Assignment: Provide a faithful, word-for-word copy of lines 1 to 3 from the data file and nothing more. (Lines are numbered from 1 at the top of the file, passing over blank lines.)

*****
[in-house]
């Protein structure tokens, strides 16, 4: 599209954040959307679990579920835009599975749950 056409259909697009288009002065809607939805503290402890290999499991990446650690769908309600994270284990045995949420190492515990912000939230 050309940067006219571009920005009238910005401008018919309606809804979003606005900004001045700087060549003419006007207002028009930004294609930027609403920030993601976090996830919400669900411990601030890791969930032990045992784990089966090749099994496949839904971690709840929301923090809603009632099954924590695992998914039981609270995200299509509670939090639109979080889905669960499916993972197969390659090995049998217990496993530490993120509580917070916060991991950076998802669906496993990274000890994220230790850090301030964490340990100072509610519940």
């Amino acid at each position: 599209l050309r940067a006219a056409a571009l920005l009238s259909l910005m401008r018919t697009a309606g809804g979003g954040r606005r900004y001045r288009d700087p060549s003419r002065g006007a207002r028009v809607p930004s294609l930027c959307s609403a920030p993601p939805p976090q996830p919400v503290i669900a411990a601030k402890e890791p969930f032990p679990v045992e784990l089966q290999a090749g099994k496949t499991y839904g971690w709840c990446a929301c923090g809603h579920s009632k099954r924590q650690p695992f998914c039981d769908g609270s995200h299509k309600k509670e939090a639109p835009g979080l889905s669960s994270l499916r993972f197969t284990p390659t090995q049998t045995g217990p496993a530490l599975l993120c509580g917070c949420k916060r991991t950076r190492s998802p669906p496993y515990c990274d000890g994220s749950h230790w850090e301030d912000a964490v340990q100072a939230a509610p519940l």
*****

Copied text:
[in-house]
């Protein structure tokens, strides 16, 4: 599209954040959307679990579920835009599975749950 056409259909697009288009002065809607939805503290402890290999499991990446650690769908309600994270284990045995949420190492515990912000939230 050309940067006219571009920005009238910005401008018919309606809804979003606005900004001045700087060549003419006007207002028009930004294609930027609403920030993601976090996830919400669900411990601030890791969930032990045992784990089966090749099994496949839904971690709840929301923090809603009632099954924590695992998914039981609270995200299509509670939090639109979080889905669960499916993972197969390659090995049998217990496993530490993120509580917070916060991991950076998802669906496993990274000890994220230790850090301030964490340990100072509610519940």
């Amino acid at each position: 599209l050309r940067a006219a056409a571009l920005l009238s259909l910005m401008r018919t697009a309606g809804g979003g954040r606005r900004y001045r288009d700087p060549s003419r002065g006007a207002r028009v809607p930004s294609l930027c959307s609403a920030p993601p939805p976090q996830p919400v503290i669900a411990a601030k402890e890791p969930f032990p679990v045992e784990l089966q290999a090749g099994k496949t499991y839904g971690w709840c990446a929301c923090g809603h579920s009632k099954r924590q650690p695992f998914c039981d769908g609270s995200h299509k309600k509670e939090a639109p835009g979080l889905s669960s994270l499916r993972f197969t284990p390659t090995q049998t045995g217990p496993a530490l599975l993120c509580g917070c949420k916060r991991t950076r190492s998802p669906p496993y515990c990274d000890g994220s749950h230790w850090e301030d912000a964490v340990q100072a939230a509610p519940l």